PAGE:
I am using SQL Server 2008 R2 and I want to store Japanese characters in one of the columns of my table.

Say I want to store Japanese names, how can I achieve that? Is there an easy way?

up vote 11 down vote accepted

You need to use NCHAR(1 - 4000) or NVARCHAR, either as NVARCHAR(1 - 4000) or NVARCHAR(MAX) for storing anywhere from 4001 to just over 1,073,741,822 characters (or possibly less if storing any supplementary characters as described below).

Technically, you can store Japanese characters in VARCHAR fields if you use a Japanese_* Collation that is associated with Code Page 932. However, that is considered a "legacy" approach and would still leave you with some issues. The appropriate way to handle this is to use a Unicode datatype as mentioned above. Please see the UPDATE section at the end for details about VARCHAR.

You will also want to specify a Japanese collation so that the data compares and sorts as expected. You can find the available Japanese collations using:

SELECT * FROM fn_helpcollations() WHERE name LIKE N'Japanese%';

And you use that value in the field specification like:

CREATE TABLE dbo.test
(
  JapaneseText NVARCHAR(3000) COLLATE Japanese_CI_AS_KS_WS
);

Please see the following section of MSDN pages for more info on using collation and what each of the CI/CS, AS/AI, KS, and WS mean, as well as BIN/BIN2 and SC (not shown above): Collation.

And depending on which characters you need to store, you might need to pay close attention to the collations ending with SC (i.e. "Supplementary Characters"). By default, NCHAR / NVARCHAR data is stored as UCS-2, which is very similar to UTF-16, but UCS-2 is always 2-bytes per character. On the other hand, UTF-16, in order to support more than 65,536 characters (max size of 2 bytes, or UInt16.MaxValue + 1) can store characters that are 4 bytes (known as "surrogate pairs"). Please see the following MSDN page on Collation and Unicode Support ("Supplementary Characters" section) for more details.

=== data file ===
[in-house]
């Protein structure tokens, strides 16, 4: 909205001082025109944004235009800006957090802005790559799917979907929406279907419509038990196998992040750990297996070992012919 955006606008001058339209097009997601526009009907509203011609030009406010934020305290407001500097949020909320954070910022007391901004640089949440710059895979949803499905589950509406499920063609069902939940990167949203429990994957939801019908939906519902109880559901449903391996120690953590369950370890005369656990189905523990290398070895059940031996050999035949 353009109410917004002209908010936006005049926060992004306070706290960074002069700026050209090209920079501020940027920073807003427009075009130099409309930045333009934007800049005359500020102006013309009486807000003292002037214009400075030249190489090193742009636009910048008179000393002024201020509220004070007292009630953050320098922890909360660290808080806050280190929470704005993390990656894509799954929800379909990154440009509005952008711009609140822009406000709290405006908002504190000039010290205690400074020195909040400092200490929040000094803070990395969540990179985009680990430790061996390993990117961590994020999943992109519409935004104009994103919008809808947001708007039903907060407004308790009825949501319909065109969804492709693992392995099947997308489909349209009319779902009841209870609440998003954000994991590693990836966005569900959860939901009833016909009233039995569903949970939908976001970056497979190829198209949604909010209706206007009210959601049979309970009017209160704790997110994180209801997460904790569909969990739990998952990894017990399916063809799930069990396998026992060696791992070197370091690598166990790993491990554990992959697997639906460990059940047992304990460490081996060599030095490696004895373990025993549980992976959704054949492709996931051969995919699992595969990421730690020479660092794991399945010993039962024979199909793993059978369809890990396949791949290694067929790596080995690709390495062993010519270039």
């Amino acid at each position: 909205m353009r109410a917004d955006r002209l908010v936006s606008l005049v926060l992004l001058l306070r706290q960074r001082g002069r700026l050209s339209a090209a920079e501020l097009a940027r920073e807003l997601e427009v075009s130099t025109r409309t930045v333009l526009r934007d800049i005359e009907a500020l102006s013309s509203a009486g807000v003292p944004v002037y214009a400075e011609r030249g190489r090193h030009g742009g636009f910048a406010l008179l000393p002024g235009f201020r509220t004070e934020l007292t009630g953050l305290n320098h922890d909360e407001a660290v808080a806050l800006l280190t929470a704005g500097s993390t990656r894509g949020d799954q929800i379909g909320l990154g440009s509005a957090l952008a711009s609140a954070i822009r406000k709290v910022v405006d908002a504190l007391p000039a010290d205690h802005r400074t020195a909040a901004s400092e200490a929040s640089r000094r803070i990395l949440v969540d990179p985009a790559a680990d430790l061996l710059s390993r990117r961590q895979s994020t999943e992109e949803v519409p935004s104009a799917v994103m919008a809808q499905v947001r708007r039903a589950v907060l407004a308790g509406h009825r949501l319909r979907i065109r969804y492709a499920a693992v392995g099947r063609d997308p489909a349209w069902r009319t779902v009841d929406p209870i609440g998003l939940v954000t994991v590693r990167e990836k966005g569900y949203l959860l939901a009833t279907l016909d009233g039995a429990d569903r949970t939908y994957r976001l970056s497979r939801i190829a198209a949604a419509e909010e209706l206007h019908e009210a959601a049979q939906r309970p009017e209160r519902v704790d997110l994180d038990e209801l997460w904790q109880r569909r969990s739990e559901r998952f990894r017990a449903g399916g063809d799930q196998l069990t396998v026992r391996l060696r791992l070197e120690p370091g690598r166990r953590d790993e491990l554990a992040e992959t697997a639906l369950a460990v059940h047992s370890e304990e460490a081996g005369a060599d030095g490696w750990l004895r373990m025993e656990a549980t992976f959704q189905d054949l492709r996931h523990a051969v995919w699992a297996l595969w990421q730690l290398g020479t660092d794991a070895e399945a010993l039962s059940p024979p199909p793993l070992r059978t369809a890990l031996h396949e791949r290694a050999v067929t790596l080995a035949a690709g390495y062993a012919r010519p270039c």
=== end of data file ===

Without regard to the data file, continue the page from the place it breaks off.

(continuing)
Absolutely do not use NTEXT. That has been deprecated since SQL Server 2005 came out! There is no benefit / reason for using it and, in fact, there are several drawbacks.


UPDATE

While not ideal, it is possible to store Japanese characters in CHAR / VARCHAR fields and variables. Doing so requires that the Database's default Collation be set to one that is associated with Code Page 932 (Shift-JIS). You can find that list of Collations by running the following query:

SELECT col.name
FROM   sys.fn_helpcollations() col
WHERE  COLLATIONPROPERTY(col.name, 'CodePage') = 932;

I did a simple test by creating a database with an entry from that list and ran the following statements:

SELECT DATABASEPROPERTYEX(DB_NAME(), 'Collation'); -- Japanese_Unicode_CI_AS
SELECT COLLATIONPROPERTY(N'Japanese_Unicode_CI_AS', 'CodePage'); -- 932
SELECT CONVERT(VARCHAR(50), 0x944094B294CD985198EE9AD79AA0); -- 如抜範浪偃壅國
SELECT LEN('如抜範浪偃壅國'), DATALENGTH('如抜範浪偃壅國'); -- 7, 14

This works because Code Page 932 is a Double-Byte Character Set (DBCS), which is different than UCS-2 / UTF-16 which is also double-byte. A DBCS character set is one that is double-byte within an 8-bit encoding (like the Extended ASCII Code Pages). You can see in that last query that the DATALENGTH is twice the the character LENgth and that the data is in a VARCHAR type since there is no N prefix on the string literals and the CONVERT was to VARCHAR, not NVARCHAR. There are 4 DBCS Code Pages supported in Windows / SQL Server:

  • 932 = Japanese (Shift-JIS)
  • 936 = Chinese Simplified (GB2312)
  • 949 = Korean
  • 950 = Chinese Traditional (Big5)

Only use these if you absolutely need to, such as supporting interaction with a legacy system. Of course, the Collations are still fine to use, but store the data in NVARCHAR instead of VARCHAR.

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